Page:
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A left-invariant vector field on a Lie group $G$ satisfies

$$ (L_g)_*X = X $$

for all $g\in G$. So we have in particular $\omega(X_p)=(L_{g^{-1}})X_p=X_e$ with $\omega$ the Maurer-Cartan form on $G$.

Please have a look at this derivation of the Maurer-Cartan equation. It says that if $X$ and $Y$ are left-invariant vector fields, then they satisfy

$$\tag{1}X(\omega(Y))=Y(\omega(X))=0$$

Why is that true? I only get

$$ X(\omega(Y))=X(Y)=[X,Y] $$

so

$$ X(\omega(Y))-Y(\omega(X))=X(Y)-Y(X)=[X,Y]-[Y,X]=2[X,Y] $$

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You should start from the Cartan Formula which is $$d\omega(X,Y)=X(\omega(Y))-Y(\omega(X))-\omega([X,Y])$$ Then since $X(\omega(Y))$ and $Y(\omega(X))$ are $0$ then you have $$d\omega(X,Y)+\omega([X,Y])=0.$$

In fact $\omega(Y)$ is a constant since $Y$ is left-invariant. If $\omega(Y)$ is a constant then whatever derivativeyou will apply you will obtain $0$. Being more precise if you have a vector field $X$ which at the end of the story is some kind of derivative and therefore you have $$X(\omega(Y))=0$$.

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  • $\begingroup$ Hmm, what you are saying makes sense to me, but what's wrong with the last two equations in my question? If $\omega(X)=X$, then $X(\omega(Y))$ reduces to $X(Y)$ which is per definition equal to $[X,Y]$. $\endgroup$ – Andy Miles Aug 14 '16 at 10:49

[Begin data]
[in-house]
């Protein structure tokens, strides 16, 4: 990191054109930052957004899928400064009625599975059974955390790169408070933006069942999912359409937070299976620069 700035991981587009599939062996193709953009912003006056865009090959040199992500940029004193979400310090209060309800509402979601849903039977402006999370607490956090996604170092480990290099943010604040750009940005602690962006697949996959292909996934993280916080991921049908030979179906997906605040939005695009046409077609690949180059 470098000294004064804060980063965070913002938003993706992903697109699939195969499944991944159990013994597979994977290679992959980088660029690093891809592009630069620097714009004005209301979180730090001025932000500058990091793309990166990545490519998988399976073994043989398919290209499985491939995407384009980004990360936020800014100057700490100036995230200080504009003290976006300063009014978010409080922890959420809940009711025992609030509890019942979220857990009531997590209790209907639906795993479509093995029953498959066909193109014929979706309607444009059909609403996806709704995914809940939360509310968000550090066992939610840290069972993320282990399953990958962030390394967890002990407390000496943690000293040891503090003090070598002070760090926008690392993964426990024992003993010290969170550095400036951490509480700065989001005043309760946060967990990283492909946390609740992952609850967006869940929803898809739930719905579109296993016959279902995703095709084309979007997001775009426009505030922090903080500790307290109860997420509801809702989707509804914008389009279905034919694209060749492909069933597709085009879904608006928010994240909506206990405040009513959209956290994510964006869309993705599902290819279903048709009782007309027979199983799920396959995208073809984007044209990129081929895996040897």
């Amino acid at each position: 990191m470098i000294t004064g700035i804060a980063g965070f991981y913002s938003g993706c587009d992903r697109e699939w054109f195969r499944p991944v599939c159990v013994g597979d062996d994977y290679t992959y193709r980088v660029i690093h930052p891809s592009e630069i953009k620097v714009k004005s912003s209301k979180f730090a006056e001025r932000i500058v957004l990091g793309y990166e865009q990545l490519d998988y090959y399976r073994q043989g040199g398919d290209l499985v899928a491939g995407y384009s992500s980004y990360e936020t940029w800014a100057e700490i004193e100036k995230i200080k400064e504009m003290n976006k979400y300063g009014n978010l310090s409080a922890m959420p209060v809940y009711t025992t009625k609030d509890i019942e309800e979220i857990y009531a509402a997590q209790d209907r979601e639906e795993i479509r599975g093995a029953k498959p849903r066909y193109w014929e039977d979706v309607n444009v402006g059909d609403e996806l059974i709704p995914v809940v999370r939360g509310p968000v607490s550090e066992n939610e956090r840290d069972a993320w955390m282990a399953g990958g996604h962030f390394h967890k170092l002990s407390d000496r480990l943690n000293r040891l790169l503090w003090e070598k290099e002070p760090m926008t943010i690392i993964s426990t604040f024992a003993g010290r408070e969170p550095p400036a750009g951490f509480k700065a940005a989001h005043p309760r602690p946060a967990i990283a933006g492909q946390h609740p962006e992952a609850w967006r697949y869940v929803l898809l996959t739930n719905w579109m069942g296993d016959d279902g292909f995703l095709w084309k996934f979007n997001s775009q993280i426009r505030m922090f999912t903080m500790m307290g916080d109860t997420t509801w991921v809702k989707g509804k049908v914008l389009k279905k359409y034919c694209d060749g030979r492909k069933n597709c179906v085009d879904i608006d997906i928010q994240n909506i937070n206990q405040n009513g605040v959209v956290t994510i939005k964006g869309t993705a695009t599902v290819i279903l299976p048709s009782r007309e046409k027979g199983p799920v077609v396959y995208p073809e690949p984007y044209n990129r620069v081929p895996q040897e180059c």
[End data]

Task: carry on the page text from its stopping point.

• $\begingroup$ I can't se why $X(\omega(Y))$ should be equal to $[X,Y]$. In general $[X,Y](f)=X(Y(f))-Y(X(f)).$ As far as I can see $X(\omega(Y))=X(Y)$ is not implied by the left invariance of $X$ and $Y$ $\endgroup$ – Dac0 Aug 14 '16 at 11:10
  • $\begingroup$ See here: A left-invariant vector field is a section X of TG such that $(L_g)_*X=X$. This means that $\omega(X)=X$, so $Y(\omega(X))=Y(X)$. And $Y(X)$ is defined as $[Y,X]$. $\endgroup$ – Andy Miles Aug 14 '16 at 11:15
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    $\begingroup$ Why $Y(X)$ should be defined as $[Y,X]$? If $X,Y$ are vector fields (left-invariant or not) you have by the very definition of the commutator that $[Y,X](f)=Y(X(f))-X(Y(f))$. $\endgroup$ – Dac0 Aug 14 '16 at 12:37
  • $\begingroup$ In the place you cited he's referring to a specific 1-form $\omega_g$ and not to a generic 1-form $\omega$ $\endgroup$ – Dac0 Aug 14 '16 at 12:38

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